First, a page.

Music genre: New wave punk with everything else thrown in

Better than good. Better than gold. Santogold. Santi White (of Santogold) is likened to the Yeah Yeah Yeahs, as she mixes punk guitars and New Wave synths with electronic beats. It’s pure post punk skullduggery for the soul.

On her first day as the only person of colour in a Philadelphia private school, Santi White hid in a corner at recess. “I didn’t know what to do,” she recalls. But before long, the charismatic daughter of a lawyer had conquered the school’s social scene. “I was part of this clique, the Fearsome Fivesome,” says White, who now mixes electronic beats with punk guitars and New Wave synths under the name Santogold. “We were mean to everyone. The school called my parents, and my mom said, ‘I don’t give a f*ck! She’s the only black girl – I’m glad she fits in.’

After studying Cuban, Haitian and West African hand drumming at Wesleyan, White got a job in the A&R department of Epic Records in New York. (She now lives in Brooklyn.) But when an old friend, the alt-R&B singer Res, called for advice on finding a producer, White left her job to write and produce Res’ ahead-of-its-time debut, How I Do, which combined rock, reggae and R&B.

White – who recently went solo after singing in the punk band Stiffed – made her debut as Santogold this year on an album that ranges from the dub-influenced “Shove It” to “L.E.S. Artistes,” which sounds like a Cars/Strokes mash-up, to “Creator,” which strongly resembles her friend M.I.A.’s latest album. “Nina Simone and HR from Bad Brains are my two biggest vocal influences,” she says.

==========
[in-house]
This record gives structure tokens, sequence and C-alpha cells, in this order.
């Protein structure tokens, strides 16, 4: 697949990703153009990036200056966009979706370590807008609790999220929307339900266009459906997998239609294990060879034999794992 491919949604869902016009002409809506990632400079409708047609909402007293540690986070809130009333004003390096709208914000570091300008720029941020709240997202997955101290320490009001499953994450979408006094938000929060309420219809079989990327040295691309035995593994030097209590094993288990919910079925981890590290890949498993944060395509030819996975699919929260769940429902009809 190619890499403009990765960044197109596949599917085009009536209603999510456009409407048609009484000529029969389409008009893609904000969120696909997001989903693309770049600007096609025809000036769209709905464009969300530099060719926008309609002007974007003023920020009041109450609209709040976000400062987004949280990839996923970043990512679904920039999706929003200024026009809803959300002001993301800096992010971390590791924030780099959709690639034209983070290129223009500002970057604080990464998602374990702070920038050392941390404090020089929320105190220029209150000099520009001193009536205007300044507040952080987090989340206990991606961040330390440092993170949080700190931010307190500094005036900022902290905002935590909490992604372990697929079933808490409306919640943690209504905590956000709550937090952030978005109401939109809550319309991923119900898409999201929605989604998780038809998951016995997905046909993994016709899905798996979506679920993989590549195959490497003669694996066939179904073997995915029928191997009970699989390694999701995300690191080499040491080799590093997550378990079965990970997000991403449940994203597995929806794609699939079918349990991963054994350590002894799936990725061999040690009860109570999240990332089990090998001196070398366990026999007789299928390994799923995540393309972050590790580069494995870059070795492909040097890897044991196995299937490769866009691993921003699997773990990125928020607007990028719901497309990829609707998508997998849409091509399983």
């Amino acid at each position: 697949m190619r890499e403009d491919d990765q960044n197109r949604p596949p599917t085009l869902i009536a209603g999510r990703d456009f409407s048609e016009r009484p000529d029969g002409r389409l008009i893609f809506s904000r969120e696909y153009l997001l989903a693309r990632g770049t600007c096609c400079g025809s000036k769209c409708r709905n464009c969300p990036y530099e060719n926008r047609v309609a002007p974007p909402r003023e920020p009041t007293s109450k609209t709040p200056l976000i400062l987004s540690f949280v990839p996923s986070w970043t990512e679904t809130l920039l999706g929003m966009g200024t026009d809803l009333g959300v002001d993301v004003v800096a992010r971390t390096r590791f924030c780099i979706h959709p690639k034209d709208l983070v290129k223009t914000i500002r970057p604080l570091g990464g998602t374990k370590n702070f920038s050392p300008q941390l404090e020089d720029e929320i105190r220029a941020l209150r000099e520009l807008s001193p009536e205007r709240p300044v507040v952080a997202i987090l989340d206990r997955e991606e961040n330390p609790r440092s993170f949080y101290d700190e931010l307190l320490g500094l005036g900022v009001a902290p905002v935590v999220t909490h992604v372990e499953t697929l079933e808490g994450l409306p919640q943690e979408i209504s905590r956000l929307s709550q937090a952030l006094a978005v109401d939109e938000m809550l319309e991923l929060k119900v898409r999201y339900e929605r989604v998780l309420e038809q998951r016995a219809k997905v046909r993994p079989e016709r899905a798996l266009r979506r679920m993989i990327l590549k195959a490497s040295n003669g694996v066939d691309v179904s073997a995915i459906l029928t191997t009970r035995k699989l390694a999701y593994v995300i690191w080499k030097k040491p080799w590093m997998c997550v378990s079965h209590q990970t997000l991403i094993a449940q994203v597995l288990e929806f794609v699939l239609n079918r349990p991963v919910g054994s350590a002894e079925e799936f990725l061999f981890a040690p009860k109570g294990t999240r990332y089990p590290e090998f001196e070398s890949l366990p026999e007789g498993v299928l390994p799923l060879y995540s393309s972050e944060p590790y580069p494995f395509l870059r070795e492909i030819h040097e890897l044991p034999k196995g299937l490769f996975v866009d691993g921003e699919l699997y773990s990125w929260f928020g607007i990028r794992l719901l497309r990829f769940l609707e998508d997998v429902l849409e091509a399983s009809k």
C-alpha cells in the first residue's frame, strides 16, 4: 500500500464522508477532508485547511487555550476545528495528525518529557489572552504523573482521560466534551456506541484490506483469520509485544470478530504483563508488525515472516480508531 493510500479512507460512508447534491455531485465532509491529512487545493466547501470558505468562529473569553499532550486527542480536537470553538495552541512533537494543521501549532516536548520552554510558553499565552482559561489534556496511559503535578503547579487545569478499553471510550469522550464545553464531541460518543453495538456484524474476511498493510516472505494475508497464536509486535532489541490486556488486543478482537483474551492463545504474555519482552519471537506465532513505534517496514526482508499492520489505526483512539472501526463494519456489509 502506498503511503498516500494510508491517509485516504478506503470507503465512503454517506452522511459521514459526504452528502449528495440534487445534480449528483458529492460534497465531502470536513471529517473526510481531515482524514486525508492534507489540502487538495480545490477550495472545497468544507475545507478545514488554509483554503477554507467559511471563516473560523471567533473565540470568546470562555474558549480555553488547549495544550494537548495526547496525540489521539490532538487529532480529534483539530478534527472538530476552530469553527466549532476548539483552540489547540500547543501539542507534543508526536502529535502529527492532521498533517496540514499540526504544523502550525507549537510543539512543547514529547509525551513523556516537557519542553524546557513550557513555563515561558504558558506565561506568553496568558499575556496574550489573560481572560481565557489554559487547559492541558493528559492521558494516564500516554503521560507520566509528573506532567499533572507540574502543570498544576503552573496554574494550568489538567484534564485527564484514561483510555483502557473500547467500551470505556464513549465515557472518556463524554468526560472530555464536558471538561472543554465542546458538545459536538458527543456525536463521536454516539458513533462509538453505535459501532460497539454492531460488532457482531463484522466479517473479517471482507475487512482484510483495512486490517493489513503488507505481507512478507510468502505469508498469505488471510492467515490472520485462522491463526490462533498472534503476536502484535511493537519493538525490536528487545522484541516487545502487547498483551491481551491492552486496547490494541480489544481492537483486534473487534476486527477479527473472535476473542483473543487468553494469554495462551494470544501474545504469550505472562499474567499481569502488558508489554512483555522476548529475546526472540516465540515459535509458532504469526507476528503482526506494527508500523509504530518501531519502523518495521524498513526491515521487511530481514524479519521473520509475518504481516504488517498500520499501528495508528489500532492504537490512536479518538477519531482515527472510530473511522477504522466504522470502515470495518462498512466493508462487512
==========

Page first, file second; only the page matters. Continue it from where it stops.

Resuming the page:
Santogold’s style has been compared often to that of the Yeah Yeah Yeahs and M.I.A. Santogold said of the M.I.A comparison: “We’ve worked with some of the same people and have similar influences. But the way we go around implementing those influences are very different, and I am in no way influenced by what the press are saying.”

Some of Santogold’s material has been compared to that of the Pixies, whom Santogold herself has cited as an influence. Santogold has also said that she is inspired by 1980s pop music.

“I felt that a lot of pop music from the ’80s had a depth to it, and I hope to bring back some more good pop songs.”

White has also stated her liking for New Wave and cites Blondie, Grace Jones, Devo, Fela Kuti, James Brown, Aretha Franklin and reggae music as influences.

In a May 2008 interview, White stated that critics and online music vendors were labelling her music as hip hop, rap and RnB.

“Everyone is just so shocked that I don’t like RnB. Are you shocked that Good Charlotte isn’t into RnB? Why does RnB keep coming into my interviews? It’s pissing me off. I didn’t grow up as a big fan of RnB and, like, what is the big shocker? It’s stupid.”

Everyone, get the Santogold album. Every song on it is a win.